OPINION: In riots, Trump’s election narrative, America loses

From Issue 6

The Capitol, a symbol of American democracy and strength was assaulted by Trump supporters on January 6. Graphic by Alex Roberson

On January 6th, we watched the unthinkable happen as a mob breached the doors of the U.S. Capitol. A line of ragtag figures ventured down the walkway of Statuary Hall, before a steady stream began spreading across the room. Sparse lines of law enforcement officers fought to hold the line against a mob decked out in American flags and pro-Trump regalia. Some rioters brandished nooses and zip-tie handcuffs. Others came prepared for a fight with bear spray that they employed against the line of riot police and the crowd was dotted with people dressed in helmets, body armor, and other paramilitary gear. Ironically, some in the mob were flying pro-law enforcement flags as they clashed with police to force their way into the seat of democratic law-making. Rioters forced their way into the Senate chamber and took selfies from the central dais as officers gave last ditch efforts to barricade and hold the house of representatives. Vice President Mike Pence showed patriotism and character when he refused to reject the election results. As rioters flooded into the building and President Trump lambasted him and other Republican lawmakers for the refusal, Pence was whisked into a safe-room for protection.

While lawmakers and staffers evacuated and hid inside the capitol building, President Trump’s response to the riots was sickeningly inadequate. In tweets addressing the rioters near the end of the day, the president said: 

“These are the things and events that happen when a sacred landslide election victory is so unceremoniously & viciously stripped away from great patriots who have been badly & unfairly treated for so long. Go home with love & in peace. Remember this day forever!”

Some people choose to cherry-pick the quote and read only “Go home… in peace.” The words are there, but in no way does this measure up to the behavior needed from the President of the United States. “Go home with love,” may call for the rioters to go home in love, but it just as easily means “go home with love from me,” a feel-good sign of approval from the president even as he calls them to leave. Trump devotes a whopping four words to pass muster on pacifying the violence. The other 38 do the exact opposite by stoking up and reasserting the exact claims and language that started the riots in the first place: that the election was rigged by a mass conspiracy across the nation and the true patriots are the ones willing to break the law in order to accomplish some goal of keeping President Trump in office or delaying the election results. The only goal accomplished here was that of hate groups, extremists, and terrorists: violence, intimidation, and fear.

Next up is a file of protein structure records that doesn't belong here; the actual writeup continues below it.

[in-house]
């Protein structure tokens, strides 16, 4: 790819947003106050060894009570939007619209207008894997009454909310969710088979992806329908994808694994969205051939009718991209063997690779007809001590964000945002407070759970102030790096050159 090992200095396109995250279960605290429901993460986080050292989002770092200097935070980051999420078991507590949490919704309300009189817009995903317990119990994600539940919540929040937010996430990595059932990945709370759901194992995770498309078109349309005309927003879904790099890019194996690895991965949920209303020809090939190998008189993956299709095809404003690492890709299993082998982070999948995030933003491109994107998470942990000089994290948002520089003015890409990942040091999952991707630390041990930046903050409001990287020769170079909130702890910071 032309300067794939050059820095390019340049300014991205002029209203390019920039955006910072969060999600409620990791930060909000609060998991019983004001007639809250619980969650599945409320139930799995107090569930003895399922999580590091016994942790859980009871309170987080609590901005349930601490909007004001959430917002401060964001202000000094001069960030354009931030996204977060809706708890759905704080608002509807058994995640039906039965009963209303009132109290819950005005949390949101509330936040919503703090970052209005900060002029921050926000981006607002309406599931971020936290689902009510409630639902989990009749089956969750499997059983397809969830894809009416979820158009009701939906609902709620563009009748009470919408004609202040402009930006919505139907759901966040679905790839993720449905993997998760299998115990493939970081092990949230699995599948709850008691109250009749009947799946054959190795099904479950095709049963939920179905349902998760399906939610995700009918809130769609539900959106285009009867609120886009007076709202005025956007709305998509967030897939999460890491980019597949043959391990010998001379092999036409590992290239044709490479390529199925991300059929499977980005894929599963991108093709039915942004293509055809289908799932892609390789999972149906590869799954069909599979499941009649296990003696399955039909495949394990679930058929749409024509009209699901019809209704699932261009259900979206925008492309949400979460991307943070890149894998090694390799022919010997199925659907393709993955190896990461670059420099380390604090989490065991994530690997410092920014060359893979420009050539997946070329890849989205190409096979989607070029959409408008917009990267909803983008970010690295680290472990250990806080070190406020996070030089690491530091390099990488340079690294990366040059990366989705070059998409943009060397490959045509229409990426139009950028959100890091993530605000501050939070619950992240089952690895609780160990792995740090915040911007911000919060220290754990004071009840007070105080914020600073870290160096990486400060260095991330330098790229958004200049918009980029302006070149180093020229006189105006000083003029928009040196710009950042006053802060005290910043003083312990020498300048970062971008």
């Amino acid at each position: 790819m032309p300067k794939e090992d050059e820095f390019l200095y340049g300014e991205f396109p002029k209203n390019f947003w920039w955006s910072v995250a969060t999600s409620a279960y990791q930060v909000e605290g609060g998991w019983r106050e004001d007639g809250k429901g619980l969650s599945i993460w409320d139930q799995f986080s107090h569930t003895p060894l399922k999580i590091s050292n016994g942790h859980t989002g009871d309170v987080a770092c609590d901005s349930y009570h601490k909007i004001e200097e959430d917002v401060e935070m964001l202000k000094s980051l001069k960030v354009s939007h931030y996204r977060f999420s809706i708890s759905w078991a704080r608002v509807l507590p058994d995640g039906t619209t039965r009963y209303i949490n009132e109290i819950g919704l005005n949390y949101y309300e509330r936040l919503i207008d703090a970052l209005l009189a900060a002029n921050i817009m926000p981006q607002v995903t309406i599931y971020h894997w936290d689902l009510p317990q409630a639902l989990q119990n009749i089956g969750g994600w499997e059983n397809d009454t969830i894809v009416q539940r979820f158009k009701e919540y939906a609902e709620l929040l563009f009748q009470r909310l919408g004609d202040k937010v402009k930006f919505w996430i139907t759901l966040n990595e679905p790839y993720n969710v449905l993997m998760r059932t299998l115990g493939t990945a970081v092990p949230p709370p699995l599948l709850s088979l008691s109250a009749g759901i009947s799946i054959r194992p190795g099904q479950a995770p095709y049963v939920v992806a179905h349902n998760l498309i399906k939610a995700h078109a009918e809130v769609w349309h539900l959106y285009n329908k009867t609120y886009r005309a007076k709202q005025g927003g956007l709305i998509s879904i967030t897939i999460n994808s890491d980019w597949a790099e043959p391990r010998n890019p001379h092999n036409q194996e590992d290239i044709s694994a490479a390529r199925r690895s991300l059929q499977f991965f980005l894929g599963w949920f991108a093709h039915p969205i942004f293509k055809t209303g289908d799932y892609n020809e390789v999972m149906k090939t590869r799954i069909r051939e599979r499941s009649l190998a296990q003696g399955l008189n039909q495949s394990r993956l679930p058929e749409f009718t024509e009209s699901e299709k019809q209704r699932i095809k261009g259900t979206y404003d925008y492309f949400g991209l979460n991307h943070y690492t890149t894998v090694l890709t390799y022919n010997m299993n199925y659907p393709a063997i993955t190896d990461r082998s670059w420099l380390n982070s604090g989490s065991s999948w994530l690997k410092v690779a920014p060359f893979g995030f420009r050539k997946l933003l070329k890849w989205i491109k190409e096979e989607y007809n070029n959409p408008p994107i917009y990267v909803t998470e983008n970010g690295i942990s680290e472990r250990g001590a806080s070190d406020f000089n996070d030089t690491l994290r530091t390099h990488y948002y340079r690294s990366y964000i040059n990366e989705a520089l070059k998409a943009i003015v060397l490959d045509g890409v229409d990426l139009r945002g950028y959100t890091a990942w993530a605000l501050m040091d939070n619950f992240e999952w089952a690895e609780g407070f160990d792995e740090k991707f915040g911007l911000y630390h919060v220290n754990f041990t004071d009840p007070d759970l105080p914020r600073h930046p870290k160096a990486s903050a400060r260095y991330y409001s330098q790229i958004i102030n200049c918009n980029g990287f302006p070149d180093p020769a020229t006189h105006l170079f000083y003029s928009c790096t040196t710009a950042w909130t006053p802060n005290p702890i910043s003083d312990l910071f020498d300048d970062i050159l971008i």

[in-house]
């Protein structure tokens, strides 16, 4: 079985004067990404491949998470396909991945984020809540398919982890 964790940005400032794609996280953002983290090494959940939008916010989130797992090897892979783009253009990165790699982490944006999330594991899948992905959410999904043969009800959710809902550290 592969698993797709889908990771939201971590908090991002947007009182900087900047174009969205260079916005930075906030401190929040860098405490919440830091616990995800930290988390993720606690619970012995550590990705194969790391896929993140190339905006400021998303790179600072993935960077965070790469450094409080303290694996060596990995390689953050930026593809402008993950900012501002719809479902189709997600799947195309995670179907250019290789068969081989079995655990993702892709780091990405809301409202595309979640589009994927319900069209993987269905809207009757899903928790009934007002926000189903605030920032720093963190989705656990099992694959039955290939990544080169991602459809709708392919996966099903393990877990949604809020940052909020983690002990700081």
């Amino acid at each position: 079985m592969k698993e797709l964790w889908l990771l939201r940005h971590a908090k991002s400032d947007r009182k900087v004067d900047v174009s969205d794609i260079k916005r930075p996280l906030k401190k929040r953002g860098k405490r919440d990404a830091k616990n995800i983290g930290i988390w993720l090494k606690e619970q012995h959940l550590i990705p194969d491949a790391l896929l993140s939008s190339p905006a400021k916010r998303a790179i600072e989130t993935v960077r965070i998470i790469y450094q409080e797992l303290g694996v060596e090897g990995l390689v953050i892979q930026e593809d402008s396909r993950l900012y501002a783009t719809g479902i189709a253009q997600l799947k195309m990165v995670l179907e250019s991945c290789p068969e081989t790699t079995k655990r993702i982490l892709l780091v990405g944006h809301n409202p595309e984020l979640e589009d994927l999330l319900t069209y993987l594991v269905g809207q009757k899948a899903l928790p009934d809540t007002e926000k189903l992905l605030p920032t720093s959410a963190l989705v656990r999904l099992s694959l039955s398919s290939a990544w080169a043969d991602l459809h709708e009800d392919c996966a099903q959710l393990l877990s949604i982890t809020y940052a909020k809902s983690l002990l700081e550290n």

The President also addressed rioters in a video released the same day. He begins with the same claims of election fraud. “I know your pain, I know your hurt. We had an election that was stolen from us – it was a landslide election, and everyone knows it, especially the other side,” The president then changed tone to an appeal for peace and for the rioters to respect the law enforcement officials whom they were directly assaulting: “but you have to go home now. We have to have peace. We have to have law and order. We have to respect our great people in law and order. We don’t want anybody hurt.” 

In the face of this threat of historical proportions, the president stubbornly chose to emphasize his own election narrative. “There’s never been a time like this where such a thing happened, where they could take it away from all of us, from me, from you, from our country,” The president then continued with his mixed messages of conspiracy-mongering and appeals for peace: 

“This was a fraudulent election, but we can’t play into the hands of these people. We have to have peace. So go home, we love you, you’re very special, you’ve seen what happens, you’ve seen the way others are treated that are so bad and so evil. I know how you feel, but go home.” 

While the president appealed ambiguously for peace from his room at the White House, five people died that day. Capitol Police officer Brian Sicknick was struck in the head with a fire-extinguisher while fighting back the line of rioters, dying from his wounds later that night. Air Force veteran Ashli Babbitt was shot by a Capitol Policeman while climbing into the building, and three more died of medical emergencies on the Capitol grounds. 

The divisions in our nation are the result of many problems. Violence in places like Kenosha, Wisconsin and Portland, Oregon have scarred our country and drawn outcry from the right, but when fanatics storm the symbol of our republic and the floor of working democracy, America itself loses. The world sees it and has ammunition to mock us and our values of democracy and freedom when disorder, violence, and hatred seep in to undermine the rule of law and go against the Constitution of our nation.